Most people know Kevin Eubanks from the Tonight Show Band, which he led from 1995 to 2010, but the acclaimed guitarist and composer is also a public education advocate who is passionate about how music can help shape young minds.
Eubanks, who emceed the NEA Foundation Gala on February 8, says he’s the proud product of public schools and a musical family. His mother, Vera Eubanks, was a Philadelphia public school music teacher for 35 years. A gospel and classical pianist, she exposed Eubanks and his siblings to the music of Bach, Beethoven and Chopin, as well as to a healthy dose of gospel on Sundays.
After leaving the Tonight Show, Eubanks — who studied music education in college –became the Artistic Director of the Jazz in the Classroom program for The Thelonious Monk Institute of Jazz, where he visited public schools and worked with music students in Los Angeles, Chicago and his hometown of Philadelphia.
NEA Today recently talked with Eubanks about teaching and music education.
From your classroom experiences, what have you learned about teaching?
I’ve learned that the most important thing is to establish a level of trust. Teaching is so much more beneficial and efficient when you’re not afraid of each other. Opening up the channels of creativity only happens with trust. I think it’s the basis of good teaching.
Educators also need to make kids understand why they’re there; to help students make the connections between school and beyond. Once they see the connections between school and their family, their community, their city, their state and their world, they start to understand that they have a role to play, and that it begins at school. It gives them a natural sense of responsibility that they should contribute in some way. That empowers them and gives them the motivation to want to learn and to try harder.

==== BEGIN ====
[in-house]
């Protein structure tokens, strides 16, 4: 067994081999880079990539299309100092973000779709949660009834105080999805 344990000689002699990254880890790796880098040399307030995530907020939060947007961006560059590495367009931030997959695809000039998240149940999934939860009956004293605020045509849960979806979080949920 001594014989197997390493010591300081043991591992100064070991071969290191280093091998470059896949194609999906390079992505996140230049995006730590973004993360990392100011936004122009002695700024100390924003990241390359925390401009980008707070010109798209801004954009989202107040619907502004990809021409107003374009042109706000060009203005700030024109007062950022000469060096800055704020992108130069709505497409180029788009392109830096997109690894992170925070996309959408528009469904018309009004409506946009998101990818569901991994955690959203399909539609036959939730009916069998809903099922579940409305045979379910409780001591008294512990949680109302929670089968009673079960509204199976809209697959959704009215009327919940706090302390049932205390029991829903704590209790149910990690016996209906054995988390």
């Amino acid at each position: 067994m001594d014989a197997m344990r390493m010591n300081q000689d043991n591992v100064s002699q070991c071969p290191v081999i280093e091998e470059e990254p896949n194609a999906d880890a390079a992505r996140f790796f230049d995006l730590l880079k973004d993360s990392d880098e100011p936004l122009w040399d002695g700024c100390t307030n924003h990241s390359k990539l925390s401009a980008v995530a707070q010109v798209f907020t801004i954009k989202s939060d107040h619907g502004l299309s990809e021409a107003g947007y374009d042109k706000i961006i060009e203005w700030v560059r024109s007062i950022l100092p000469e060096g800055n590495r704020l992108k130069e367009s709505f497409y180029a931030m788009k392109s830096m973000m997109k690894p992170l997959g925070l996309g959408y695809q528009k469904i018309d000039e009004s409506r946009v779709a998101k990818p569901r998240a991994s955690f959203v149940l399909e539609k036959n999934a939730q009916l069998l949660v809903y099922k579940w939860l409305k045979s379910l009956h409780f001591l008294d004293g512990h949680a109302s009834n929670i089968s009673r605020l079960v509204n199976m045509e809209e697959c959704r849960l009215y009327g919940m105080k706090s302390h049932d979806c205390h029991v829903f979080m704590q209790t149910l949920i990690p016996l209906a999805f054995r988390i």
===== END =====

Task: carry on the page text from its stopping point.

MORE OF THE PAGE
Why should we preserve music education in our schools?
First, I don’t like to separate out “music education” from education in general. I just don’t see the distinction between music and the core curriculum. One of the reasons it’s always cut is that it’s perceived as an elective type of education that’s fun and creative, but it’s also a key component of the core curriculum.
There’s science in sound. There’s math in compositions. There’s poetry in lyrics, and there’s a long, rich history to music. What’s more, students of music learn how to take direction, to come together as a group to collaborate, and to follow a leader. Everything core education subjects are supposed to prepare you for is inherent in the arts from day one. The arts brings all of the core disciplines to together in one song, or one dance, or one painting. What could be a more perfect curriculum to have in a school? And the best part is that sharing your art with others is the whole point.
How does the process of learning how to play an instrument benefit individual students?
When a student takes an instrument into a room and sits down with it, he has to solve a problem. He’s trying to get his fingers to do something new, or he’s trying to hit a note or strike this chord or that chord, and it’s a struggle. But the student goes into that room for an hour every day and works on it. After a few days, he solves the problem, and that feels really, really good. It builds confidence. The student learned to focus, to not give up and to continue down the path until the solution arrived, which it always will with time and practice. That lesson can be applied to almost anything in life.
How does participating in a band or choir help students become critical thinkers?
I’ve been to many schools where there was a band or a choir or an ensemble that was worried about an upcoming concert they were completely unprepared for. They’d chosen music that was too difficult and there was no way they’d be able to perform it successfully in time. Some people wanted to cancel the concert, but I showed the students that they simply had a creative problem and that it could be solved with more creativity.